Herbs and spices have been around since our ancestors early days. I have sometimes wondered how early humans figured out how to use certain parts of trees or plants to obtain specific benefits. Fortunately, we are the beneficiaries of their experimentation. Herbs and spices are used as flavor enhancers and home remedies; they have even been considered “medicines in smaller dosages”.
All herbs and spices originate from plants. They are classified based on the part of the plant from where they come. Herbs are the leafy part of the plant. They can be used either fresh or dried. Herbs are found wherever plants grow around the world. Spices, on the other hand, emanate from all other parts of the plant, including seeds, bark, roots and fruit. Spices are commonly dried and typically come from the Far East or the tropics. Some herbs and spices are even from the same plant. For example, cilantro, an herb, is the leaf and coriander, a spice, is the seed of the same plant. They exhibit varied flavors and are used differently in food preparation.
Spices and herbs are wonderful additions to the meals we create enhancing the flavor. Changing spices can result in an entirely different dish. We can even reduce our intake of salt, especially those needing heart-healthy foods, by flavoring with herbs or spices instead. This addition of flavor may also result in lower fat and sugar consumed in our foods. Keep in mind that spices are generally stronger than herbs so less is needed.
Spices are also being studied for their anti-inflammatory properties. As many diseases are inflammatory in nature, reducing inflammation is quite important. Spices may also help boost our metabolism, assist in calorie control and improve our overall diet. One spice, cinnamon, is known to support blood sugar regulation. Most spices are low in calories and high in B vitamins and trace minerals. They have even been found to possess anti-microbial properties.
In addition to the above properties, herbs and spices increase our intake of important antioxidants. For example, one teaspoon of ground cinnamon has an equivalent level of antioxidants as ½ cup blueberries or one cup of pomegranate juice. A food’s ORAC score measures the antioxidant potential of foods. Developed by the National Institutes of Health (NIH), ORAC (oxygen radical absorbance capacity) measures a food’s units of antioxidants. The USDA recommends that we consume a minimum of 3000-5000 units per day. Soil conditions, processing and species variety can affect these values. Diets high in ORAC scores are associated with decreased disease risk. For a listing of ORAC scores, go to http://oracvalues.com/sort/ORAC-value/. Keep in mind that these values are based on 100 grams of food. When looking at ORAC spice values, the quantity typically used is nowhere close to 100 grams. For more about antioxidants, see my article http://www.bettereatingcoach.com/7912-a-peach-a-day.html.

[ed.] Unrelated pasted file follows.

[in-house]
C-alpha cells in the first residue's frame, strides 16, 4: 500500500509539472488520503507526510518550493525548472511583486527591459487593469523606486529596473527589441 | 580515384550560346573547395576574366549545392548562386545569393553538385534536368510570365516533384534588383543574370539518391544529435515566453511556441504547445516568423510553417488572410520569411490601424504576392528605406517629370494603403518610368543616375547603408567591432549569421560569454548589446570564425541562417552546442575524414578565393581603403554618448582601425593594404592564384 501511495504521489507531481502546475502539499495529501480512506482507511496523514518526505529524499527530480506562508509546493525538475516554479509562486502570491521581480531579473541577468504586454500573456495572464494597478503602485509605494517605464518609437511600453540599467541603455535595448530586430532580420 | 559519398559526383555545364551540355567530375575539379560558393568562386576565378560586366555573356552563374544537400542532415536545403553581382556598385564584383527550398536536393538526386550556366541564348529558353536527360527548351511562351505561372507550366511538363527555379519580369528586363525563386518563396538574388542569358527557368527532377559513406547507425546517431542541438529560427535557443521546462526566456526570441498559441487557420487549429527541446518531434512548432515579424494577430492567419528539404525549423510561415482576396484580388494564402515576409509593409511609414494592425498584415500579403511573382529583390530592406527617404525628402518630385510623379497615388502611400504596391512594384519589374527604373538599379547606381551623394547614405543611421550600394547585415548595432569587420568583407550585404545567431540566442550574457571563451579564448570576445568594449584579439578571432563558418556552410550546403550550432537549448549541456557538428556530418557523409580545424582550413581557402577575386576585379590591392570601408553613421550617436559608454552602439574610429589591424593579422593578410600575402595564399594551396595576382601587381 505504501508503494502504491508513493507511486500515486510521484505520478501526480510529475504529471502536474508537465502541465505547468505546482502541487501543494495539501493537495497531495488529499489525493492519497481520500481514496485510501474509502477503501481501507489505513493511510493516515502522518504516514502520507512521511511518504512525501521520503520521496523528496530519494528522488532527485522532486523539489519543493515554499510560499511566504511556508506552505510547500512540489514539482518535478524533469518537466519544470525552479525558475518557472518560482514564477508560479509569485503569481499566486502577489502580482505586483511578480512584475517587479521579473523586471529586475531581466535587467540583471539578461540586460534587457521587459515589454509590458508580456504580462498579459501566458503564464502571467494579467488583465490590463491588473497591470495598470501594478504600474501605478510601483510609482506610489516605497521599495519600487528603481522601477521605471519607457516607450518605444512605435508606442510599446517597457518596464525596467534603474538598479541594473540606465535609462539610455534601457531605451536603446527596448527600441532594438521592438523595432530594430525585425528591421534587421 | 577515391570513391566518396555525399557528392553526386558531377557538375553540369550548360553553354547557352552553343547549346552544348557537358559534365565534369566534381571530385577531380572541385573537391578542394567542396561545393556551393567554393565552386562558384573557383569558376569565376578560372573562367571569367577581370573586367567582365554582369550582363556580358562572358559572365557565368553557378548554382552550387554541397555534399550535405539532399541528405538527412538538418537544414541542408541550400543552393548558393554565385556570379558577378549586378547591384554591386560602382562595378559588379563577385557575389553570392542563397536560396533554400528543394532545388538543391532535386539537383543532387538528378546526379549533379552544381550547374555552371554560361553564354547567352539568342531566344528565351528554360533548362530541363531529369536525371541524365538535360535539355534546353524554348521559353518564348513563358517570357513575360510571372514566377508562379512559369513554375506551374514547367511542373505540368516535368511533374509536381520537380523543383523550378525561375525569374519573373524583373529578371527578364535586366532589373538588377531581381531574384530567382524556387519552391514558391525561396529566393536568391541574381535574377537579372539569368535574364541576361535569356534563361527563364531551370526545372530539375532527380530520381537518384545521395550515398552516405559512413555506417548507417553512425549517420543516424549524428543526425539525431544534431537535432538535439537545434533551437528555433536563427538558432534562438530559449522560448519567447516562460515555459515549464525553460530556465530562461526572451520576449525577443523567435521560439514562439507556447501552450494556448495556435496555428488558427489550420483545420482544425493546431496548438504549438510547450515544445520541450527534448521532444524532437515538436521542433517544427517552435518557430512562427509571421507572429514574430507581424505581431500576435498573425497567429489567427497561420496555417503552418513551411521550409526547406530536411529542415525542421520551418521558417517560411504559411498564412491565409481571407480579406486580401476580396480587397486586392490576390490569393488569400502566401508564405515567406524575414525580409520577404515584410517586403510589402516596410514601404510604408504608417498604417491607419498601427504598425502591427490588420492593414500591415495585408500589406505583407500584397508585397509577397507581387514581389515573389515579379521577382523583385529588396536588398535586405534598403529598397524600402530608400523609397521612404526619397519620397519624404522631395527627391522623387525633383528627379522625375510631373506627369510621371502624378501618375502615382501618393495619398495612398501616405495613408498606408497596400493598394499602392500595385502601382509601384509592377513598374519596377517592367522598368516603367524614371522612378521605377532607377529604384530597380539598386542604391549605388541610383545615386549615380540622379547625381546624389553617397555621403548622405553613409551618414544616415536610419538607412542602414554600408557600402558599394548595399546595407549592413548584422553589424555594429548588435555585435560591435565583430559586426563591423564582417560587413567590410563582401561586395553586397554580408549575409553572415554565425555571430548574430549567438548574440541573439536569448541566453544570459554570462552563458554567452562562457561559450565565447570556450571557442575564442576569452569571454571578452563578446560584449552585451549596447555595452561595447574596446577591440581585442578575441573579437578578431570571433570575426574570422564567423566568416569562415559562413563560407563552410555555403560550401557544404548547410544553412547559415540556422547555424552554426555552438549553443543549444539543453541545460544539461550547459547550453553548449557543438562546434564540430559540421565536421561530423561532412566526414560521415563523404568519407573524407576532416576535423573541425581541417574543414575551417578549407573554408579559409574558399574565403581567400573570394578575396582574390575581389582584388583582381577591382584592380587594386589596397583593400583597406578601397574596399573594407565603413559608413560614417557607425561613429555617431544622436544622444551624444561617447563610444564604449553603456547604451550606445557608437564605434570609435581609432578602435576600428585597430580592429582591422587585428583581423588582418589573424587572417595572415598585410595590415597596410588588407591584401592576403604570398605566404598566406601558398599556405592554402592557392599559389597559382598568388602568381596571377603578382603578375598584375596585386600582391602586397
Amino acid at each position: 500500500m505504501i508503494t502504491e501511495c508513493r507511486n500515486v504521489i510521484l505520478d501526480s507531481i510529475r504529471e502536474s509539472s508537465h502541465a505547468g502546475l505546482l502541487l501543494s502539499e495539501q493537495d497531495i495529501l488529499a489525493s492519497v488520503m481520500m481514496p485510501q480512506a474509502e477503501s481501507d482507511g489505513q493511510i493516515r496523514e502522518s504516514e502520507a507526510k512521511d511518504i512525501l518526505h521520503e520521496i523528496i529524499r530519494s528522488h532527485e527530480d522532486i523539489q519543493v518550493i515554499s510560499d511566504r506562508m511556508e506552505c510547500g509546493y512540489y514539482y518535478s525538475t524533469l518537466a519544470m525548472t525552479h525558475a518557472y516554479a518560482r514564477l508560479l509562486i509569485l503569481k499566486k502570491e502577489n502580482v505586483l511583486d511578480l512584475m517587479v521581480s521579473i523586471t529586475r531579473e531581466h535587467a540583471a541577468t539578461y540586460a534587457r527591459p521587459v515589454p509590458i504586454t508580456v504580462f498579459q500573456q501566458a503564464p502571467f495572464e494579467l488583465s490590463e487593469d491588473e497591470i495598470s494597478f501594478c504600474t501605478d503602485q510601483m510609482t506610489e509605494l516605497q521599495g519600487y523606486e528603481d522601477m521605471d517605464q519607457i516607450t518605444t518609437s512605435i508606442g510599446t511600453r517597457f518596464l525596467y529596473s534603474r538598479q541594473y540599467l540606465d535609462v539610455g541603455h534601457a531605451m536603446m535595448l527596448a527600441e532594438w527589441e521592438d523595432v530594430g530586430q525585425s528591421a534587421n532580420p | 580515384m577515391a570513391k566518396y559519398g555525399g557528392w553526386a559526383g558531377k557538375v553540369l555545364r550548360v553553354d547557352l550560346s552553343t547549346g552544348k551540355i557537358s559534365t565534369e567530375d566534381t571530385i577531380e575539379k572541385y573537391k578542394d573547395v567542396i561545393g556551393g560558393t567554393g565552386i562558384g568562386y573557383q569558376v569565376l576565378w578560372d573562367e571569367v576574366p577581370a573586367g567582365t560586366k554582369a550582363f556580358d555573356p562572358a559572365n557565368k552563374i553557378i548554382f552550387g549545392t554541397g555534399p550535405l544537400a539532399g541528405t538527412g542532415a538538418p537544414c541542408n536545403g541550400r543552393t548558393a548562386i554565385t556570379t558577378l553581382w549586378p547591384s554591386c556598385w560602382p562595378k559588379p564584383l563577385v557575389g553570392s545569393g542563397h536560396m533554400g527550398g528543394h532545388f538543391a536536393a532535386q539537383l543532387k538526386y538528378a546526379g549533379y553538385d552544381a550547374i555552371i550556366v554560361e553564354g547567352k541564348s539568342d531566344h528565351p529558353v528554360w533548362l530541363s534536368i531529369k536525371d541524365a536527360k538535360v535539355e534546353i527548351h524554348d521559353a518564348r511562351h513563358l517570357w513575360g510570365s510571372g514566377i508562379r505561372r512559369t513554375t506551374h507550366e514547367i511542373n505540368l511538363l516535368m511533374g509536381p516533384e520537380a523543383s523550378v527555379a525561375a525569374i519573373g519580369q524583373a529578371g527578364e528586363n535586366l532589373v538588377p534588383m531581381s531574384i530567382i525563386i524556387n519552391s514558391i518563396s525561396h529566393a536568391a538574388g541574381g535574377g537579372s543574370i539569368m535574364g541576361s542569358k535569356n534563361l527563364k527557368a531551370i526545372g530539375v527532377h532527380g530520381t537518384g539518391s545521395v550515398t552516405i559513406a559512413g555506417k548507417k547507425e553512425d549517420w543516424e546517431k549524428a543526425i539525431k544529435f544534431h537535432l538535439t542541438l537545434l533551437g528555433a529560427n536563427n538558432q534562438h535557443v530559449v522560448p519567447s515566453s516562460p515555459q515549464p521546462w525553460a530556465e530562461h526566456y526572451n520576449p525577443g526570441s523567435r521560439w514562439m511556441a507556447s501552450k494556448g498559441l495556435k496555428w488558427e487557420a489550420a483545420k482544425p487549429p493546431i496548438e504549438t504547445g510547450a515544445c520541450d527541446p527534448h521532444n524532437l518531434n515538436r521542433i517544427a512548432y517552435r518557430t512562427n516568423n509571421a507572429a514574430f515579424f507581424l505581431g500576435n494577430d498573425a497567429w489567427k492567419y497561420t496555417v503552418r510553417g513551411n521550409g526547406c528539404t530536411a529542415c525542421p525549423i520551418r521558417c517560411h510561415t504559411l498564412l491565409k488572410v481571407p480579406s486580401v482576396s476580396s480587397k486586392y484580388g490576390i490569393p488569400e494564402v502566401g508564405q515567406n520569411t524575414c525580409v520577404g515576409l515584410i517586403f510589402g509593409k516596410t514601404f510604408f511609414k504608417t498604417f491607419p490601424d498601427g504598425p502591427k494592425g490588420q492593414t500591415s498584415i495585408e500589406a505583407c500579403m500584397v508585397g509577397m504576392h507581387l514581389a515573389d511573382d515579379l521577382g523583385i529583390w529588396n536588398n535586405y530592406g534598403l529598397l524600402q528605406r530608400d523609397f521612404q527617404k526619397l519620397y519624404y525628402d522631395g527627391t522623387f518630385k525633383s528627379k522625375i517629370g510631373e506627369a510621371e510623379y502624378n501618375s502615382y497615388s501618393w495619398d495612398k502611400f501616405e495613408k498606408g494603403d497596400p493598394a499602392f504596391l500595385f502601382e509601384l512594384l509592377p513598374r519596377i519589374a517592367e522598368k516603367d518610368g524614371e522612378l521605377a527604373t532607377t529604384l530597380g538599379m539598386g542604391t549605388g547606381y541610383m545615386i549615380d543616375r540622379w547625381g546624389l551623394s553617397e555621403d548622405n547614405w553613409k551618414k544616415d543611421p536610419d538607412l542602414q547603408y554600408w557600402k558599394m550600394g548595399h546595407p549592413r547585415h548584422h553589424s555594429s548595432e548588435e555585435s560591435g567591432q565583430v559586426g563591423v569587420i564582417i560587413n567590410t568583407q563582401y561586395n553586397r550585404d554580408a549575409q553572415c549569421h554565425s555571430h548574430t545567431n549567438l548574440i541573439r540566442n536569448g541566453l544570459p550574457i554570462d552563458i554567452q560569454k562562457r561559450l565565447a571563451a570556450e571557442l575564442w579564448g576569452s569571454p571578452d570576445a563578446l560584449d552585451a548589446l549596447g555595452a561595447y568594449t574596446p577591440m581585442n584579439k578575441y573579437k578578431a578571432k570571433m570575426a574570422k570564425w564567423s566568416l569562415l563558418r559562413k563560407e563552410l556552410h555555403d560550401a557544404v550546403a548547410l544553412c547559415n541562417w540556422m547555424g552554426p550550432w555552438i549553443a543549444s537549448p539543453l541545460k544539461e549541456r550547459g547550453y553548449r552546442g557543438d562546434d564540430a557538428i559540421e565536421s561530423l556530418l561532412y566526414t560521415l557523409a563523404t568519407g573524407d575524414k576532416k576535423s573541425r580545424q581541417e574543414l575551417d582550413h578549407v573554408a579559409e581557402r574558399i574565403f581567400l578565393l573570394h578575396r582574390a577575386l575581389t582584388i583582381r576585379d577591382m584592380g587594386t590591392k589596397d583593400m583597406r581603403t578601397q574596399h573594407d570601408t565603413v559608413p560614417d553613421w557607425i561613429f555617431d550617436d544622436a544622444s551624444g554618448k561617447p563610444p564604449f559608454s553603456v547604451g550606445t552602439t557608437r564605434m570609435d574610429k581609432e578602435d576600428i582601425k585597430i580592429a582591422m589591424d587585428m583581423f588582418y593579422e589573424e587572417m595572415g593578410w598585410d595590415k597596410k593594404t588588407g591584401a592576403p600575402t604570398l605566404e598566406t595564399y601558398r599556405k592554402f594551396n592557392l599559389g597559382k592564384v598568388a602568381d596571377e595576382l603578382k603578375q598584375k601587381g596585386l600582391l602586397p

So what’s the best way to have spices and herbs in our diet? Freshly harvested herbs will give the maximum benefit of antioxidants and other nutrients. For instance, fresh garlic has 1.5 times the antioxidants as dried garlic powder. In addition, herbs typically have a variety of antioxidants all working synergistically. We can obtain more types of antioxidants by consuming a variety of herbs. Six herbs with the highest levels of antioxidants are oregano, sage, peppermint, thyme, lemon balm, and marjoram. The highest antioxidant-containing spices or dried herbs are cloves, allspice, cinnamon, rosemary, thyme and marjoram.
Growing fresh herbs is easy to do and is a great way to involve our children in appreciating what the earth provides. Ensure a sunny spot that is well drained for your herb garden. You can even grow pots of herbs on a sunny windowsill. When storing fresh herbs, loosely wrap them in a damp paper towel and then seal in a ziplock bag. They will usually keep refrigerated for about 5 days. Herbs can even be frozen to lengthen their useful life.
Sometimes, fresh herbs are not possible. During the drying process, water is removed concentrating the flavor of the herb. However, some of the antioxidants will be lost. In addition, dried herbs and spices don’t last forever. They typically lose their potency after one year. Store dried herbs and spices in a dark place away from moisture. A good way to assess whether your dried spices are still effective is using your senses. They should look, smell and taste like fresh herbs.
When cooking with herbs, heat inactivates many of their beneficial qualities. For fresh herbs, it is best to add them near the end of cooking. This is especially true for more delicate herbs like basil, dill and parsley. Heartier herbs such as thyme, rosemary and oregano can withstand a bit more heat. Dried herbs can be added earlier in the cooking process, as it takes longer for their flavors to be released. As dried herbs are more concentrated, you probably only need to use ¼- ½ teaspoon of ground dried herbs compared to 1 tablespoon of fresh herbs.
For some delicious recipes using herbs, try my thyme salmon with verde sauce at http://www.bettereatingcoach.com/recipe-spring-2013.html or chicken squash stew at http://www.bettereatingcoach.com/recipe-fall-2012.html. Experiment with some new spice combinations. You may be pleasantly surprised!
© Geri Wohl, CNC